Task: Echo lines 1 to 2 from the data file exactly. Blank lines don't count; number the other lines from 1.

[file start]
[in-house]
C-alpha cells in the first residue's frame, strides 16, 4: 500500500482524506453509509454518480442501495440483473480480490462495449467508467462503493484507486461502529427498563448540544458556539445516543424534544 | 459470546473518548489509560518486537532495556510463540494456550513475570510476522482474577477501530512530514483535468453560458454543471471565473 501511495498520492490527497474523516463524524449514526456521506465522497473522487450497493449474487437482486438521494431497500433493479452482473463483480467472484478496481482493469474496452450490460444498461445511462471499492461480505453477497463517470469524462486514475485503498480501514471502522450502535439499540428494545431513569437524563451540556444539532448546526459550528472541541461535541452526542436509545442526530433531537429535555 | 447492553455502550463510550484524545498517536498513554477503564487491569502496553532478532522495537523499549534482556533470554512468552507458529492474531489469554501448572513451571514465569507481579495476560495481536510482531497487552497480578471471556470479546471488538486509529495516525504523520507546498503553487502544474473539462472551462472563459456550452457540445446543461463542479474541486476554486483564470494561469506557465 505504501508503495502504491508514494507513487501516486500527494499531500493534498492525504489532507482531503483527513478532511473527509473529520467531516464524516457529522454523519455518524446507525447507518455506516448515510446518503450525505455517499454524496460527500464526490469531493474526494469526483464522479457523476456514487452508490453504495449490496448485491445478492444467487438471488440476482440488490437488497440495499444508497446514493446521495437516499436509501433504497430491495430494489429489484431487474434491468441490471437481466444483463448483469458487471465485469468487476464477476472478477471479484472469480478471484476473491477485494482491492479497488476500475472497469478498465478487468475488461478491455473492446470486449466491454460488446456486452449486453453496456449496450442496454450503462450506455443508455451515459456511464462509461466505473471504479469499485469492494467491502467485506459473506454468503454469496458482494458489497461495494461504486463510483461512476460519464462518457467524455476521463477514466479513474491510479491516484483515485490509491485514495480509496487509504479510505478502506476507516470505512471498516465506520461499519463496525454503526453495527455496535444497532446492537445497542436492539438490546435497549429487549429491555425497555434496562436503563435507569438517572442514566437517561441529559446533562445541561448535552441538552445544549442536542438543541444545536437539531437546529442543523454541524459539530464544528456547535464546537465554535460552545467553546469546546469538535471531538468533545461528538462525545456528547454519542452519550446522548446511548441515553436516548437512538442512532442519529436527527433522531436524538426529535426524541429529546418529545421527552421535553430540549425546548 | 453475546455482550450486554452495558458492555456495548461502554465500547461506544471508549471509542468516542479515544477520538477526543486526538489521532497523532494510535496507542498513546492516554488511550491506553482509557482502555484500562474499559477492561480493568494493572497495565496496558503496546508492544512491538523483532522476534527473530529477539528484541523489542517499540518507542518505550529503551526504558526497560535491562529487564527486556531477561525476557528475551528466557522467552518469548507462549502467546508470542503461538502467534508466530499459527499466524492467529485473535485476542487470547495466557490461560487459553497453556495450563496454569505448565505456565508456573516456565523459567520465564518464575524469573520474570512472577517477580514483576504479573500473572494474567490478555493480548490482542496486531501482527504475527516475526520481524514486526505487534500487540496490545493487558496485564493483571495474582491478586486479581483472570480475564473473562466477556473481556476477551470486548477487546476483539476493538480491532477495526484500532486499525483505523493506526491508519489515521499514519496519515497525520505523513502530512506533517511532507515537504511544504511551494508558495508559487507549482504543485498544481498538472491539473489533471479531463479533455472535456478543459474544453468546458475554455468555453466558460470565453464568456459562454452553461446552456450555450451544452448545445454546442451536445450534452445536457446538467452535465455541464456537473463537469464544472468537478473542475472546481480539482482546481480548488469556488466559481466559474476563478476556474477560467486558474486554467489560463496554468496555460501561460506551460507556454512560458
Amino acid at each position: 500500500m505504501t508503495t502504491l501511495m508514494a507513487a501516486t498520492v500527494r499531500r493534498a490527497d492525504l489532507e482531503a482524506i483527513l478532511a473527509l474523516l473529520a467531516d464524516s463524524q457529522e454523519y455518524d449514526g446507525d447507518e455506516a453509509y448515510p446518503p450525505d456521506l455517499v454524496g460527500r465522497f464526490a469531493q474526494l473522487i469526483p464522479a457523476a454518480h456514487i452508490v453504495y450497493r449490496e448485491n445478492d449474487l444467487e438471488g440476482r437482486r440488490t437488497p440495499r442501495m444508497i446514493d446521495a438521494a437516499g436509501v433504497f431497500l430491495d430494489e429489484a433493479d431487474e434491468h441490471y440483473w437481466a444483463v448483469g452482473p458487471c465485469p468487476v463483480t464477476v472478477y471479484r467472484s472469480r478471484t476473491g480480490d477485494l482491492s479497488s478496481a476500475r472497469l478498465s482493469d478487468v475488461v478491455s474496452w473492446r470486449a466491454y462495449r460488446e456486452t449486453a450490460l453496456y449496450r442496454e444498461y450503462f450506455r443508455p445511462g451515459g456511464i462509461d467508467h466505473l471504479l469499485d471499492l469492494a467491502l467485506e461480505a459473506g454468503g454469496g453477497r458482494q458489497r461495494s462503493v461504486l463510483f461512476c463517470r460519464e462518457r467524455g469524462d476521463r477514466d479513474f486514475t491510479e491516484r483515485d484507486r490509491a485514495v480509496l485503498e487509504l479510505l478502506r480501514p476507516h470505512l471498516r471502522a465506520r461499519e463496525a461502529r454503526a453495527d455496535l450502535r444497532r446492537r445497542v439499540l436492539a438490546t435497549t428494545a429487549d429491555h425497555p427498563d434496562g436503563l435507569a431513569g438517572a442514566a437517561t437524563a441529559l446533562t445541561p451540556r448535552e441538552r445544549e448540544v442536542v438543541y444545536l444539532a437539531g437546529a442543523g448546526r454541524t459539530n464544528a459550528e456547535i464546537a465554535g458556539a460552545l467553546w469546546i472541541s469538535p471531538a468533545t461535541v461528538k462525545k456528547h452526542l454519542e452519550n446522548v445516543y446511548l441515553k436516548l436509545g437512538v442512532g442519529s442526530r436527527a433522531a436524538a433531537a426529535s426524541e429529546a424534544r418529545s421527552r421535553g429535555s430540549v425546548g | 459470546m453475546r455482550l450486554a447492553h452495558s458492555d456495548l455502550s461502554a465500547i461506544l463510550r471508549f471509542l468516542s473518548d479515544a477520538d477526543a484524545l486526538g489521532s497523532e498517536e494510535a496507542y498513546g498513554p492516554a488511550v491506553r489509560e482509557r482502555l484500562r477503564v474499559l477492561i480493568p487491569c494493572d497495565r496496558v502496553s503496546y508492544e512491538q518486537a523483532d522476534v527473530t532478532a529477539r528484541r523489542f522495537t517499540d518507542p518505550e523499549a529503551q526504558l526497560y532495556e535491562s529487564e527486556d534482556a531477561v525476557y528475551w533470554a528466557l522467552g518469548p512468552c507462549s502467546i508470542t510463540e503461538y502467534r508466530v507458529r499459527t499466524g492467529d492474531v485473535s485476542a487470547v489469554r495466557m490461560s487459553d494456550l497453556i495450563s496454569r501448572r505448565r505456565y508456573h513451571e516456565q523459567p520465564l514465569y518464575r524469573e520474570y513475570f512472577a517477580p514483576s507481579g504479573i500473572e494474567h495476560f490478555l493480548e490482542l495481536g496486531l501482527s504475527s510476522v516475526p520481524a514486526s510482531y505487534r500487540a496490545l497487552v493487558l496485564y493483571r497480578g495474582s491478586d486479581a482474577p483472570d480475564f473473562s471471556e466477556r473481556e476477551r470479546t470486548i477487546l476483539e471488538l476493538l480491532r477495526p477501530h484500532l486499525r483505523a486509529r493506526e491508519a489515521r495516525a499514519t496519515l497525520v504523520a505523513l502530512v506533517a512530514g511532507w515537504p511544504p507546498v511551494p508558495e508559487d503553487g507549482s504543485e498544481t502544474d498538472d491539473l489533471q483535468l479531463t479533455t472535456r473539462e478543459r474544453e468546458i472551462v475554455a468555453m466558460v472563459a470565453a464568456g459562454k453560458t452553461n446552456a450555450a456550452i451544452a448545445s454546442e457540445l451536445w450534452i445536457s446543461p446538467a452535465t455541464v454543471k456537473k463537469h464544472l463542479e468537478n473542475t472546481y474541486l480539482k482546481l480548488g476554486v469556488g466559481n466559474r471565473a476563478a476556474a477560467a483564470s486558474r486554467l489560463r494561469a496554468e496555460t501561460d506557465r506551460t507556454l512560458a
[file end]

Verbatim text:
[in-house]
C-alpha cells in the first residue's frame, strides 16, 4: 500500500482524506453509509454518480442501495440483473480480490462495449467508467462503493484507486461502529427498563448540544458556539445516543424534544 | 459470546473518548489509560518486537532495556510463540494456550513475570510476522482474577477501530512530514483535468453560458454543471471565473 501511495498520492490527497474523516463524524449514526456521506465522497473522487450497493449474487437482486438521494431497500433493479452482473463483480467472484478496481482493469474496452450490460444498461445511462471499492461480505453477497463517470469524462486514475485503498480501514471502522450502535439499540428494545431513569437524563451540556444539532448546526459550528472541541461535541452526542436509545442526530433531537429535555 | 447492553455502550463510550484524545498517536498513554477503564487491569502496553532478532522495537523499549534482556533470554512468552507458529492474531489469554501448572513451571514465569507481579495476560495481536510482531497487552497480578471471556470479546471488538486509529495516525504523520507546498503553487502544474473539462472551462472563459456550452457540445446543461463542479474541486476554486483564470494561469506557465 505504501508503495502504491508514494507513487501516486500527494499531500493534498492525504489532507482531503483527513478532511473527509473529520467531516464524516457529522454523519455518524446507525447507518455506516448515510446518503450525505455517499454524496460527500464526490469531493474526494469526483464522479457523476456514487452508490453504495449490496448485491445478492444467487438471488440476482440488490437488497440495499444508497446514493446521495437516499436509501433504497430491495430494489429489484431487474434491468441490471437481466444483463448483469458487471465485469468487476464477476472478477471479484472469480478471484476473491477485494482491492479497488476500475472497469478498465478487468475488461478491455473492446470486449466491454460488446456486452449486453453496456449496450442496454450503462450506455443508455451515459456511464462509461466505473471504479469499485469492494467491502467485506459473506454468503454469496458482494458489497461495494461504486463510483461512476460519464462518457467524455476521463477514466479513474491510479491516484483515485490509491485514495480509496487509504479510505478502506476507516470505512471498516465506520461499519463496525454503526453495527455496535444497532446492537445497542436492539438490546435497549429487549429491555425497555434496562436503563435507569438517572442514566437517561441529559446533562445541561448535552441538552445544549442536542438543541444545536437539531437546529442543523454541524459539530464544528456547535464546537465554535460552545467553546469546546469538535471531538468533545461528538462525545456528547454519542452519550446522548446511548441515553436516548437512538442512532442519529436527527433522531436524538426529535426524541429529546418529545421527552421535553430540549425546548 | 453475546455482550450486554452495558458492555456495548461502554465500547461506544471508549471509542468516542479515544477520538477526543486526538489521532497523532494510535496507542498513546492516554488511550491506553482509557482502555484500562474499559477492561480493568494493572497495565496496558503496546508492544512491538523483532522476534527473530529477539528484541523489542517499540518507542518505550529503551526504558526497560535491562529487564527486556531477561525476557528475551528466557522467552518469548507462549502467546508470542503461538502467534508466530499459527499466524492467529485473535485476542487470547495466557490461560487459553497453556495450563496454569505448565505456565508456573516456565523459567520465564518464575524469573520474570512472577517477580514483576504479573500473572494474567490478555493480548490482542496486531501482527504475527516475526520481524514486526505487534500487540496490545493487558496485564493483571495474582491478586486479581483472570480475564473473562466477556473481556476477551470486548477487546476483539476493538480491532477495526484500532486499525483505523493506526491508519489515521499514519496519515497525520505523513502530512506533517511532507515537504511544504511551494508558495508559487507549482504543485498544481498538472491539473489533471479531463479533455472535456478543459474544453468546458475554455468555453466558460470565453464568456459562454452553461446552456450555450451544452448545445454546442451536445450534452445536457446538467452535465455541464456537473463537469464544472468537478473542475472546481480539482482546481480548488469556488466559481466559474476563478476556474477560467486558474486554467489560463496554468496555460501561460506551460507556454512560458